Moon's Wobble Will Bring 9 Years of Tidal Flooding — NASA
Scientists say the next time the moon rotates closer to the equatorial plane, it will combine with rising sea levels to create tidal havoc.
WASHINGTON — NASA scientists say the moon is currently in the nine-year half of its 18-year rotation around Earth where it is making high tides higher and low tides lower. They say that, while high tides are currently not really higher than in the past, they will get significantly higher when the moon returns to this cycle of tide-boosting in the mid 2030s.
Here are the details:
NASA reports that by the year 2035 every U.S. coastline will experience more high-tide floods — also called nuisance floods or sunny day floods — when the moon's rotational cycle will amplify rising sea levels caused by climate change.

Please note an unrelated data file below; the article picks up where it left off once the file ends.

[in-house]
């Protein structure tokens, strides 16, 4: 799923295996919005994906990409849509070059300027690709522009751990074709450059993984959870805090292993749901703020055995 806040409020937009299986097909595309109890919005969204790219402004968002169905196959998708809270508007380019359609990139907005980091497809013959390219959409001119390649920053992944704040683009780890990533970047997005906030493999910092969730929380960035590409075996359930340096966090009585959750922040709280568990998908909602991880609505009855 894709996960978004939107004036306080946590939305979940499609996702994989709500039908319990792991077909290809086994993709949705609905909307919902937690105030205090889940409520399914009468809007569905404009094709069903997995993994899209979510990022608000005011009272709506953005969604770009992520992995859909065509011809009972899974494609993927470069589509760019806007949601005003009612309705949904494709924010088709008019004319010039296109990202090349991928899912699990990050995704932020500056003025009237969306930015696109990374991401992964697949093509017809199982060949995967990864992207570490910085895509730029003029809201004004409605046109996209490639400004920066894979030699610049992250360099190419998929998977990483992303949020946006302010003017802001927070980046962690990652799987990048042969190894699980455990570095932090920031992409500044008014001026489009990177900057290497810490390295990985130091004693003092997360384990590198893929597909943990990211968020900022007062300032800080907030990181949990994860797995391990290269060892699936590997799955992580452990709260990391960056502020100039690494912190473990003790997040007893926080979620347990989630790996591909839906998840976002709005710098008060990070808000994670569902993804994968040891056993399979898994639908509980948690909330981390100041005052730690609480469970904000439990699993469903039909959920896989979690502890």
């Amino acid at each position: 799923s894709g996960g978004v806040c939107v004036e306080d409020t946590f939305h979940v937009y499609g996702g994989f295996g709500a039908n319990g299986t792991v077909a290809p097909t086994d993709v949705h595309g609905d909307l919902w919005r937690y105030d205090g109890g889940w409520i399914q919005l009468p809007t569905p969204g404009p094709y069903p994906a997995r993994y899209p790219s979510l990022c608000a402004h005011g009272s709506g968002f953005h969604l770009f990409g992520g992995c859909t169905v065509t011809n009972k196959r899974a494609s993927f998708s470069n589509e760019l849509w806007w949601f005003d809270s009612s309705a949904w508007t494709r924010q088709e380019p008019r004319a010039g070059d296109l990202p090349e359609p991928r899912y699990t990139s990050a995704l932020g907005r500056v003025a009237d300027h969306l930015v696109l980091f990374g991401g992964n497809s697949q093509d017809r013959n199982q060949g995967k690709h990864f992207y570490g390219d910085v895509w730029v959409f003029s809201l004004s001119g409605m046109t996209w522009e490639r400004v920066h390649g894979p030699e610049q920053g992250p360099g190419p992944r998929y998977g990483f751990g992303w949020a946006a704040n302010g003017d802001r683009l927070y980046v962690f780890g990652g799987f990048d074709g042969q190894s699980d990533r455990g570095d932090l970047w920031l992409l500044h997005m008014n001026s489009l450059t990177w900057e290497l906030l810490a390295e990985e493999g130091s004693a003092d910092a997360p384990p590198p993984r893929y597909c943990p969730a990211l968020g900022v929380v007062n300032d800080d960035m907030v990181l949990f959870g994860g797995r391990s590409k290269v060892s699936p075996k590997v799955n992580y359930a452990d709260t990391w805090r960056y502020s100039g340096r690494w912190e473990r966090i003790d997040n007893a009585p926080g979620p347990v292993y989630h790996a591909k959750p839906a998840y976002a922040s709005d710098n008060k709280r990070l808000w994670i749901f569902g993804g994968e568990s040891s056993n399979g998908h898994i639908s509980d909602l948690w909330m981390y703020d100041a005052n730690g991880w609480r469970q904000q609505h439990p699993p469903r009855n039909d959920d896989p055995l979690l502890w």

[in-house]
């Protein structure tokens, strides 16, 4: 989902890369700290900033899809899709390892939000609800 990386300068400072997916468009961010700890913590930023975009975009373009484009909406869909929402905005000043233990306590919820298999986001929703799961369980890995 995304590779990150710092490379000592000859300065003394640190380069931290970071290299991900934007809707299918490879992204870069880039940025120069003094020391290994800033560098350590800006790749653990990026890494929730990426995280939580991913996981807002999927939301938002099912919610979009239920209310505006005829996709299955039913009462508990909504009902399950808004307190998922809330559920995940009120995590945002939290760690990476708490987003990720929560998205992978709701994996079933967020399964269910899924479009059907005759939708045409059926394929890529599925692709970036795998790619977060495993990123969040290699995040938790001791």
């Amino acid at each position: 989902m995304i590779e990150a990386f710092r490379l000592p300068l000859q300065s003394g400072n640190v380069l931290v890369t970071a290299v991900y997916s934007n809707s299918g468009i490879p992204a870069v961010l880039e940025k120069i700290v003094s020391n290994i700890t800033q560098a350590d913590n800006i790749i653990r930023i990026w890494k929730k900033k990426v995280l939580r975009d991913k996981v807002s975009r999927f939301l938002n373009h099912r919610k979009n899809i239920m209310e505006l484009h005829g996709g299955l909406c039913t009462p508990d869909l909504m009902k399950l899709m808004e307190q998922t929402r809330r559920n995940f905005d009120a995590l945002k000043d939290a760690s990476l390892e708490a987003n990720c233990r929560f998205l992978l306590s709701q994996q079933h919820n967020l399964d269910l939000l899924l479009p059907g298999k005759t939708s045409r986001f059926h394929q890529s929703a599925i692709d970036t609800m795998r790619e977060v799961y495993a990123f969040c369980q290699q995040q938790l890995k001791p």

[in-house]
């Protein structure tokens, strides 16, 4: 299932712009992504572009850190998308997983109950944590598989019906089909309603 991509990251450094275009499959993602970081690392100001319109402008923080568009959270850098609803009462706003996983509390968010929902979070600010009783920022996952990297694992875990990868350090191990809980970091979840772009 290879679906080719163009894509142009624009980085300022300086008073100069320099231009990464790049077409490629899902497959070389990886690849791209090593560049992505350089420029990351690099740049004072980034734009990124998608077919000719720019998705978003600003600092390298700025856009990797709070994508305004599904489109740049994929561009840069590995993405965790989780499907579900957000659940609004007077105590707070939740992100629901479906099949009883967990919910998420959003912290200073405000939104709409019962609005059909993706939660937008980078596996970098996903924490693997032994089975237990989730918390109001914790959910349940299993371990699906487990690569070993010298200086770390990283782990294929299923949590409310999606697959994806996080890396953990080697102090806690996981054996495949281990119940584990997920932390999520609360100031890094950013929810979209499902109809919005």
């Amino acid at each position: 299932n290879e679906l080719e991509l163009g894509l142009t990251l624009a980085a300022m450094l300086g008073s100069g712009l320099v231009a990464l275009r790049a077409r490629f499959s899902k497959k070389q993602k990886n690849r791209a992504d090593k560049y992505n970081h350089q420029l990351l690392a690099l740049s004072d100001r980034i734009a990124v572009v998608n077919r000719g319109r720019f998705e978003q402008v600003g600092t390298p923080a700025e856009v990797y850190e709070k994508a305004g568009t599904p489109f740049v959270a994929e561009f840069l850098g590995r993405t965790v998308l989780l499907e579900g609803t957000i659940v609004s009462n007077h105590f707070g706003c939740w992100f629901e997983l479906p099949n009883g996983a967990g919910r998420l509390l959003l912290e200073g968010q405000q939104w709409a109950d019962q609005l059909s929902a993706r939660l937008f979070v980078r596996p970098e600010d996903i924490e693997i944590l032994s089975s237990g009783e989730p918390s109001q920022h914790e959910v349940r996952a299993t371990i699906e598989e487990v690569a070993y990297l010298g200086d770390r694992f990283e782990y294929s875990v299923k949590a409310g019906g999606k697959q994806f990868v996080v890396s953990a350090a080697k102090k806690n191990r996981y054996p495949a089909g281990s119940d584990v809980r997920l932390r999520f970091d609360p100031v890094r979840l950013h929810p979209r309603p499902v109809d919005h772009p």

In half of the moon's 18.6-year cycle, Earth's regular daily tides are suppressed, so high tides are lower than normal, and low tides are higher than normal.
In the other half of the cycle tides are amplified, so high tides get higher, and low tides get lower. Global sea-level rise pushes high tides in only one direction — higher.
So half of the 18.6-year lunar cycle decreases the effect of sea-level rise on high tides, and the other half increases the effect.
NASA says the moon is currently actually in this tide-amplifying part of its cycle. However, along most U.S. coastlines, this lunar boost has not really made high tides higher than in the past.
But NASA warns it will be a different story the next time the cycle comes around to amplify tides again, in the mid-2030s. Because then, global sea-level rise would have been at work for another decade.
NASA says the higher seas, amplified by the lunar cycle, will cause a leap in the number of high-tide floods on almost all U.S. mainland coastlines, and also Hawaii and Guam.
Only far northern coastlines, including Alaska's, will be spared for another decade or longer because these land areas are being pushed upward by long-term geological processes.
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